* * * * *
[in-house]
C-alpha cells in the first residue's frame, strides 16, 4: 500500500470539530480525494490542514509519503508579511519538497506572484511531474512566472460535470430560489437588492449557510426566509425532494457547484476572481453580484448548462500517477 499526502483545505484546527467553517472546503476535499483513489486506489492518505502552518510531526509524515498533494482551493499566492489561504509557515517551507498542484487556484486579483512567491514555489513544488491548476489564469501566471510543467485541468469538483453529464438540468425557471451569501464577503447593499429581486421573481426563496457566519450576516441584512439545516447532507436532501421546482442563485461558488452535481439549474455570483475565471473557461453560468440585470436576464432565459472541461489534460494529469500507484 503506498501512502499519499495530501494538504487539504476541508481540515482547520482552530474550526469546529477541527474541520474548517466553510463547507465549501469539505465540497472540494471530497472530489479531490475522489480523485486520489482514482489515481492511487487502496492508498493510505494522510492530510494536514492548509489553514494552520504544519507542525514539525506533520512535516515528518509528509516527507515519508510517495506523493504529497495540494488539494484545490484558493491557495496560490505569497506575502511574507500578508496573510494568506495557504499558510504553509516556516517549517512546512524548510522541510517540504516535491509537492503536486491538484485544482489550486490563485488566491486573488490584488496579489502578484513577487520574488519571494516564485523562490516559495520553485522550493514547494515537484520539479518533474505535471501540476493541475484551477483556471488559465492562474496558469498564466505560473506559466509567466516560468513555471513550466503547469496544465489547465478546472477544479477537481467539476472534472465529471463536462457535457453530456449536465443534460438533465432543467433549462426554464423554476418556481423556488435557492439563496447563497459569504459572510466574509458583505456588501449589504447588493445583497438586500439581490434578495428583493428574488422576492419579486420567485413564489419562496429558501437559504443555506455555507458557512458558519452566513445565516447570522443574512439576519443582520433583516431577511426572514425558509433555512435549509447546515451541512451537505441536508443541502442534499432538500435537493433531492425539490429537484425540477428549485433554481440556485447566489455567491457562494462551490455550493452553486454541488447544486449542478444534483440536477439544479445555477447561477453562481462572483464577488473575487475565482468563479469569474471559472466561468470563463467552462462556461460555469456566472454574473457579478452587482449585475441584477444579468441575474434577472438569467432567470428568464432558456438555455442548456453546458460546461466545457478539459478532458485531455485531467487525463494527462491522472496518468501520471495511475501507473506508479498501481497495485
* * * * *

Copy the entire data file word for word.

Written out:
[in-house]
C-alpha cells in the first residue's frame, strides 16, 4: 500500500470539530480525494490542514509519503508579511519538497506572484511531474512566472460535470430560489437588492449557510426566509425532494457547484476572481453580484448548462500517477 499526502483545505484546527467553517472546503476535499483513489486506489492518505502552518510531526509524515498533494482551493499566492489561504509557515517551507498542484487556484486579483512567491514555489513544488491548476489564469501566471510543467485541468469538483453529464438540468425557471451569501464577503447593499429581486421573481426563496457566519450576516441584512439545516447532507436532501421546482442563485461558488452535481439549474455570483475565471473557461453560468440585470436576464432565459472541461489534460494529469500507484 503506498501512502499519499495530501494538504487539504476541508481540515482547520482552530474550526469546529477541527474541520474548517466553510463547507465549501469539505465540497472540494471530497472530489479531490475522489480523485486520489482514482489515481492511487487502496492508498493510505494522510492530510494536514492548509489553514494552520504544519507542525514539525506533520512535516515528518509528509516527507515519508510517495506523493504529497495540494488539494484545490484558493491557495496560490505569497506575502511574507500578508496573510494568506495557504499558510504553509516556516517549517512546512524548510522541510517540504516535491509537492503536486491538484485544482489550486490563485488566491486573488490584488496579489502578484513577487520574488519571494516564485523562490516559495520553485522550493514547494515537484520539479518533474505535471501540476493541475484551477483556471488559465492562474496558469498564466505560473506559466509567466516560468513555471513550466503547469496544465489547465478546472477544479477537481467539476472534472465529471463536462457535457453530456449536465443534460438533465432543467433549462426554464423554476418556481423556488435557492439563496447563497459569504459572510466574509458583505456588501449589504447588493445583497438586500439581490434578495428583493428574488422576492419579486420567485413564489419562496429558501437559504443555506455555507458557512458558519452566513445565516447570522443574512439576519443582520433583516431577511426572514425558509433555512435549509447546515451541512451537505441536508443541502442534499432538500435537493433531492425539490429537484425540477428549485433554481440556485447566489455567491457562494462551490455550493452553486454541488447544486449542478444534483440536477439544479445555477447561477453562481462572483464577488473575487475565482468563479469569474471559472466561468470563463467552462462556461460555469456566472454574473457579478452587482449585475441584477444579468441575474434577472438569467432567470428568464432558456438555455442548456453546458460546461466545457478539459478532458485531455485531467487525463494527462491522472496518468501520471495511475501507473506508479498501481497495485